Fairfax Town Hall Rain Garden

Acknowledgments: This project was designed and installed in 2010 as part of the 10,000 Rain Gardens Project. Special thanks to the Town of Fairfax, Sustainable Fairfax, Permaculture Marin and workshop participants who helped make this project possible.


Interpretive sign at project site
Project Overview

The project site at Town Hall is centrally located between a vibrant downtown and popular bicycle and hiking trails. Adjacent to the town pavillion and a public park that are used actively, including a summer-long weekly farmers market and several annual festivals, the site is highly visible and thousands of people will pass by it each year. Town staff helped to identify this location recognizing the potential for it to be transformed into a cost-effective demonstration of rainwater harvesting with immediate positive impacts. A presentation was made to Town Council for approval.

Rain Garden Unique Features

The rain garden was designed and installed to demonstrate a simple and effective solution to stormwater mitigation and water conservation. Roof water from Town Hall discharges directly into Fairfax Creek and this rain garden will act as a buffer for a portion of the building's roof area. There is enough capacity to handle the smaller, more frequent storm events of up to one inch of rainfall. With a chance to slow down and soak into the ground, this stormwater is turned into a resource to support appropriate plantings. A mulch-filled basin acts as a sponge to hold moisture longer into the dry season, and feeds healthy living soil. The combination of mulch, healthy soil, and plants helps biologically filter the water while also decreasing the demand for irrigation and improving plant health.

Section view of rain garden - Design by Jeffrey Adams
Bottom of downspout and new pipes

Rain events that exceed the capacity of this rain garden overflow via a pipe back to the original drain. 

The downspout was disconnected from the existing drainpipe and adapted to a pipe that conveys the water 10 feet away from the building's foundation to the rain garden. Due to the constraints of this particular site, a second pipe was installed as an overflow back to the existing drainpipe to provide a safe place for water to go in the event of a storm that exceeds the rain garden's capacity to hold, infiltrate, and evapotranspire.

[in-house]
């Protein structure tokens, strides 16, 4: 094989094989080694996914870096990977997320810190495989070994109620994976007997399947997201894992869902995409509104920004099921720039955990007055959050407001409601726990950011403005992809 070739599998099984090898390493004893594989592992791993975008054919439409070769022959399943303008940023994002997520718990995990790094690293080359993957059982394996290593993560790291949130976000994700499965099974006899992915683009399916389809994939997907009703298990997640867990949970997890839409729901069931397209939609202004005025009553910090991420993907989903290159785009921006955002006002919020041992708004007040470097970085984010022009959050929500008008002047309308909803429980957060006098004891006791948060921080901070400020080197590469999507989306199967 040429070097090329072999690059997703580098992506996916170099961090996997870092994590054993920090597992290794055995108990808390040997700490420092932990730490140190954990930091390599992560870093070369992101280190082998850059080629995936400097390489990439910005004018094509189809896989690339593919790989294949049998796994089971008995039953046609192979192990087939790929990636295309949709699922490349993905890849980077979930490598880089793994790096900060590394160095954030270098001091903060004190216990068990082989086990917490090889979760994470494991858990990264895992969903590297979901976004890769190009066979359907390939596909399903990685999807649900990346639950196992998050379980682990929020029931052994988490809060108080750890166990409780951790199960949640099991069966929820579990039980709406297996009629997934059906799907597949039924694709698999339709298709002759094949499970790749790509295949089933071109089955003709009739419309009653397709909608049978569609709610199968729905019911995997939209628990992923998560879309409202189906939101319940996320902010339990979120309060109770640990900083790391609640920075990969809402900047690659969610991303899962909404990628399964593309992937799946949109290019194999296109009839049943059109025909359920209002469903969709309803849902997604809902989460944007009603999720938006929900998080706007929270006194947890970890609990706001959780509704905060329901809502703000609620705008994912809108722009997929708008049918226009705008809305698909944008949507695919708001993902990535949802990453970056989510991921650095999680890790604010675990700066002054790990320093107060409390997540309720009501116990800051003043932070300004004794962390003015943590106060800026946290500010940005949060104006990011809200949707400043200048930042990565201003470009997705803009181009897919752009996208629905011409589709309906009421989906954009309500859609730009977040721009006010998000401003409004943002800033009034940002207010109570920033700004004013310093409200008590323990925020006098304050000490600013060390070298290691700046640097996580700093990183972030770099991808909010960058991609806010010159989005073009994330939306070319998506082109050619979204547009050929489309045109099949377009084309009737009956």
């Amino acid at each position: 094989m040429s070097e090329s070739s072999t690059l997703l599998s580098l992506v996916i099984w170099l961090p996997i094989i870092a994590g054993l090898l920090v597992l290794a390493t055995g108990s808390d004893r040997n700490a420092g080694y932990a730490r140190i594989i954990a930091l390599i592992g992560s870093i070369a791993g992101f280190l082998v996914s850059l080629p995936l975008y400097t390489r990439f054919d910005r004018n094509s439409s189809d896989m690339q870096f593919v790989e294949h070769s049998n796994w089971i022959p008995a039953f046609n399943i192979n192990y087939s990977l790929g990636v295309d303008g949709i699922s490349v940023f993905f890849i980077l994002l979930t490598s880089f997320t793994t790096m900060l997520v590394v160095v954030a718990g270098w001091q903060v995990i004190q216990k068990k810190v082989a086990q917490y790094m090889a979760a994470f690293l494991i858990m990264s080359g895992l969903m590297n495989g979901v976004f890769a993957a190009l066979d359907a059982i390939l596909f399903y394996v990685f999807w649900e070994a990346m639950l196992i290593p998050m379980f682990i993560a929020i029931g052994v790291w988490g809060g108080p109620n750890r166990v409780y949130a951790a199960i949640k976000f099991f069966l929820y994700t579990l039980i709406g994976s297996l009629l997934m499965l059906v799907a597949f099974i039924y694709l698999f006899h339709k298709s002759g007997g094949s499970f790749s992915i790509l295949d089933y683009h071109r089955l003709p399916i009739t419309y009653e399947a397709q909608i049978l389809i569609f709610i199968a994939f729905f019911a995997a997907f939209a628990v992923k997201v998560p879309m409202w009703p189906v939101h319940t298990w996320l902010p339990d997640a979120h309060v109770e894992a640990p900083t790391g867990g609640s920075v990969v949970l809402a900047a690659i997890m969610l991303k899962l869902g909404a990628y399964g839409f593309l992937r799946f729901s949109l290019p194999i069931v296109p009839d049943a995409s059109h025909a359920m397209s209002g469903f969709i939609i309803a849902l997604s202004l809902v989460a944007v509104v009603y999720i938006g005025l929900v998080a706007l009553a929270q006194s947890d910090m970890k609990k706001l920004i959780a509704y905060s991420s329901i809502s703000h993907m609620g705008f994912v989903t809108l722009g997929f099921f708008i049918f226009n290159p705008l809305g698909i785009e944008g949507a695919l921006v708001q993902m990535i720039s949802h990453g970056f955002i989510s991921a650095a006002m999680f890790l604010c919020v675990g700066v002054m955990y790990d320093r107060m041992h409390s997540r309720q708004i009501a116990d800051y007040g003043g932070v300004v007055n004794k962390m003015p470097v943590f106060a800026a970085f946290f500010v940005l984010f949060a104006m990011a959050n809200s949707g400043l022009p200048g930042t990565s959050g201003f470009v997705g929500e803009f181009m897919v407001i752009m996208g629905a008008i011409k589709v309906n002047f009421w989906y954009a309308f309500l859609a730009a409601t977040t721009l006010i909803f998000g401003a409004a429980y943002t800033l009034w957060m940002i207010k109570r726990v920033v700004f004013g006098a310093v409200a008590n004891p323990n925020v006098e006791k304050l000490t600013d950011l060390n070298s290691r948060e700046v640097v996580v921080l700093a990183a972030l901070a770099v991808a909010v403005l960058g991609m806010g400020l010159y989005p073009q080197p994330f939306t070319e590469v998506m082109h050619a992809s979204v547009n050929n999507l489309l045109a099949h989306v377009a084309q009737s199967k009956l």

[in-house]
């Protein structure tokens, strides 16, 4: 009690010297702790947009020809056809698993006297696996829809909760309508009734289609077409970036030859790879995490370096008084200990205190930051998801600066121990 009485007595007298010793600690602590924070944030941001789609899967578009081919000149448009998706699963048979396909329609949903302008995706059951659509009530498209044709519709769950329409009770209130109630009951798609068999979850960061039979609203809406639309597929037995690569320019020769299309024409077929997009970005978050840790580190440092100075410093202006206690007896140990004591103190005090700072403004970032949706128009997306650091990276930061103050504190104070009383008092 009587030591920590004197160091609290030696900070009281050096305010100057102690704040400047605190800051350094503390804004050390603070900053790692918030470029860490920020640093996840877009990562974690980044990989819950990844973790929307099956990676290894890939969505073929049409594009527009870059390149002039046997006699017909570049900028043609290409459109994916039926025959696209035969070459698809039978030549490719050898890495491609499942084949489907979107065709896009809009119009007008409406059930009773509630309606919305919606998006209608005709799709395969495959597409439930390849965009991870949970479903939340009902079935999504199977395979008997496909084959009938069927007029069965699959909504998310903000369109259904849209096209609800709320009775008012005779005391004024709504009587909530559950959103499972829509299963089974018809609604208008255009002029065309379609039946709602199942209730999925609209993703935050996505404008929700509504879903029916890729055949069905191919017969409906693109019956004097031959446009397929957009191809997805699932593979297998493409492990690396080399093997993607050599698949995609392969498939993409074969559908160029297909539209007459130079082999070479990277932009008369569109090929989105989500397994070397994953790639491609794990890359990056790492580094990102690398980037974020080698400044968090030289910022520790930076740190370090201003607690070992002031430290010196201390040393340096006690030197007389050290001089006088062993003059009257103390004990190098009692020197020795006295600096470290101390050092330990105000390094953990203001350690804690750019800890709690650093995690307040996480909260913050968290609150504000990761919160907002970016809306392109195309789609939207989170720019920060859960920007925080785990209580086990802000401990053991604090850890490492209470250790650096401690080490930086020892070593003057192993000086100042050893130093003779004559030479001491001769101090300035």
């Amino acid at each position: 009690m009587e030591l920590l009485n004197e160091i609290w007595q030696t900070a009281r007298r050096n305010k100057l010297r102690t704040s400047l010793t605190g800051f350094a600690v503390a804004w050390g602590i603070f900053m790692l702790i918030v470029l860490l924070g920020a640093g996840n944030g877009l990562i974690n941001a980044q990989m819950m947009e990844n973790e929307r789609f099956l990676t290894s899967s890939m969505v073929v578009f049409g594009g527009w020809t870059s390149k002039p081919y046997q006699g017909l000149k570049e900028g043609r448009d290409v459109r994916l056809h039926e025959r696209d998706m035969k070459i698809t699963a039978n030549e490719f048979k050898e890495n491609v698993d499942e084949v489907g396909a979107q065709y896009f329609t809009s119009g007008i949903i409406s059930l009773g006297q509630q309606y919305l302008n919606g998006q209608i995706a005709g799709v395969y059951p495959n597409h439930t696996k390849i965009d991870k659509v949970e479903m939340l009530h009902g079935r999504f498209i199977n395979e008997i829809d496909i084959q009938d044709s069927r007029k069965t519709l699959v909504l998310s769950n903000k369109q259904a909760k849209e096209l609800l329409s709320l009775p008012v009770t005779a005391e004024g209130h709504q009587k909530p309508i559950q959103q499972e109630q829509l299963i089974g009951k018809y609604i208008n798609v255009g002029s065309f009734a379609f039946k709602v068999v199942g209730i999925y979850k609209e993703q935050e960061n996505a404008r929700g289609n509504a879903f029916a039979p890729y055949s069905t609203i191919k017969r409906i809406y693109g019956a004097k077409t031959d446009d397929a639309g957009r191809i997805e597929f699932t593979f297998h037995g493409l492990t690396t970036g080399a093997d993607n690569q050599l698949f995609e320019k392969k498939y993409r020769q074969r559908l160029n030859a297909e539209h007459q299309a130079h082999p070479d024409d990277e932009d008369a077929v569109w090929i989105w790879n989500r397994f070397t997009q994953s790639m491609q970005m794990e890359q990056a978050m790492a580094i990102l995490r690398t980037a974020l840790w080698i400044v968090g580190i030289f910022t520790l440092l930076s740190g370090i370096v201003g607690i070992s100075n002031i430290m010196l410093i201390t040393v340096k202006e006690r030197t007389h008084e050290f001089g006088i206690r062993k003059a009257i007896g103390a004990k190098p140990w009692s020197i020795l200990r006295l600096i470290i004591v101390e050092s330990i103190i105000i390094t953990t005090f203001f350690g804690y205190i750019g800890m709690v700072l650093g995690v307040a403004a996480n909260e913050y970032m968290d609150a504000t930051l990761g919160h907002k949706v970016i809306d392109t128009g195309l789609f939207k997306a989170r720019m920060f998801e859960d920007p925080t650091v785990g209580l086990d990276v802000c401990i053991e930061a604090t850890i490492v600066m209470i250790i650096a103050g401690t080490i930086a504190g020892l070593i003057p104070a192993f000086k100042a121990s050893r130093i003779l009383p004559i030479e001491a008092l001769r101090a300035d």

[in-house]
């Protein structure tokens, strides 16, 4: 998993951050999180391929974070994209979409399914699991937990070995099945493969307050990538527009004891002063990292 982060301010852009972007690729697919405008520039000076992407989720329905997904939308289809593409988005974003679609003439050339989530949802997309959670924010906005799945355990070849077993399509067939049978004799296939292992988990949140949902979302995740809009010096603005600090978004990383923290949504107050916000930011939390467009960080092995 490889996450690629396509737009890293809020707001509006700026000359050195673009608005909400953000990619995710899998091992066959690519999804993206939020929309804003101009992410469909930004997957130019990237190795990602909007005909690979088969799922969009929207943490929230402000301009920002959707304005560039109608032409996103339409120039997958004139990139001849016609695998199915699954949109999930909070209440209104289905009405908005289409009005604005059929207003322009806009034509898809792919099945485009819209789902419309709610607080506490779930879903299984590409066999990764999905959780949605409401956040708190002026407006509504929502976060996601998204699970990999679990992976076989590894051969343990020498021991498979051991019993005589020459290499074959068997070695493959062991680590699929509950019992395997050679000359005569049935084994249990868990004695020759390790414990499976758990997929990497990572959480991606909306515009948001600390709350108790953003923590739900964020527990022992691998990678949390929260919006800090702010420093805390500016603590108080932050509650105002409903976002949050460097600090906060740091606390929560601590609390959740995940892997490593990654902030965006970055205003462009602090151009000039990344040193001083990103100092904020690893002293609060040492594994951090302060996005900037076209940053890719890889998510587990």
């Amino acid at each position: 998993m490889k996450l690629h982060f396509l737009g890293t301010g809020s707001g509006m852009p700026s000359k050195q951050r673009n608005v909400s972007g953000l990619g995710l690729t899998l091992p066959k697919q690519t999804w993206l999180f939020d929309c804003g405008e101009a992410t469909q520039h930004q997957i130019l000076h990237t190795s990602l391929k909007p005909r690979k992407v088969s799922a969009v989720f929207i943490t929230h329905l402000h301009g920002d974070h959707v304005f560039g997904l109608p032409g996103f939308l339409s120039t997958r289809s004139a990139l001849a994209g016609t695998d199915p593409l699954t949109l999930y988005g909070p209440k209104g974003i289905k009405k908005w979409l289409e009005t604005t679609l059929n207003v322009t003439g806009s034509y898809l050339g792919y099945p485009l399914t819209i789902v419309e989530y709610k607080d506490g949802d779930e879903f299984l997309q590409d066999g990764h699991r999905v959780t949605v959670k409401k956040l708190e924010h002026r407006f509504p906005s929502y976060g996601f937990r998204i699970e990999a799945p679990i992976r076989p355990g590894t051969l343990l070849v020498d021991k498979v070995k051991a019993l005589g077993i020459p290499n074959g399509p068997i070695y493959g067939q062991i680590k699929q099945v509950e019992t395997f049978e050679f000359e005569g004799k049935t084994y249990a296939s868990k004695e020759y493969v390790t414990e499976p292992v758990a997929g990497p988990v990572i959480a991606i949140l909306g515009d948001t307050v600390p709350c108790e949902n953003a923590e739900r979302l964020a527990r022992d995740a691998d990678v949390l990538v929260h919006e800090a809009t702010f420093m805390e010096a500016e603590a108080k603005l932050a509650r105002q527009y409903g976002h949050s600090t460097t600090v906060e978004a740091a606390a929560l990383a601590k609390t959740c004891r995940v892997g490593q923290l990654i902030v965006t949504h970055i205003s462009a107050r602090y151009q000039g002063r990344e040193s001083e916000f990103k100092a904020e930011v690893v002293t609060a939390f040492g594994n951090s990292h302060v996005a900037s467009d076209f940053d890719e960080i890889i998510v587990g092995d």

The size of the rain garden was constrained by an underground utility line, and the adjacent creek and public pathway. To identify the location of all underground utility lines, USA Dig (www.usanorth.org) came out to the site. This project was implemented by sixteen participants during a hands-on workshop offered by 10,000 Rain Gardens Project staff.

The area of the rain garden was laid out and the existing mulch was pulled to the side for later use. The basin was dug  to a maximum depth of 18 inches and the excavated soil was used to create a berm.
Mulch is scraped away to prepare the site
Volunteers dig rain garden basin and build berm

A load of wood chips was provided free by the Town. The basin was filled with wood chips to increase water retention and promote soil building. 
Low water-use native and Mediterranean adapted plants, including Yarrow, Sage, Coffeeberry, California Buckwheat and Red Fescue were planted on the berm, and rushes were planted in the basin. All the new plants, as well as surrounding established vegetation will benefit from the increased available water in the soil and provide aesthetic interest and wildlife habitat. Organic compost was spread around the new plants and a thick layer of wood chips was applied as mulch. These plants will establish quickly and need only occasional hand watering during the first one to three years of establishment. No irrigation system was installed on this project.

System Costs

Pipe and fittings:


         Approximate total costs:        $340.00   
System Operations and Maintenance
  • Add wood chips as needed to maintain mulch
  • Inspect inflow and overflow to remove any potential blockages and as needed after large storm events
  • Weed quarterly or as needed
  • Hand water during first summer to establish plants (monthly or as needed per weather)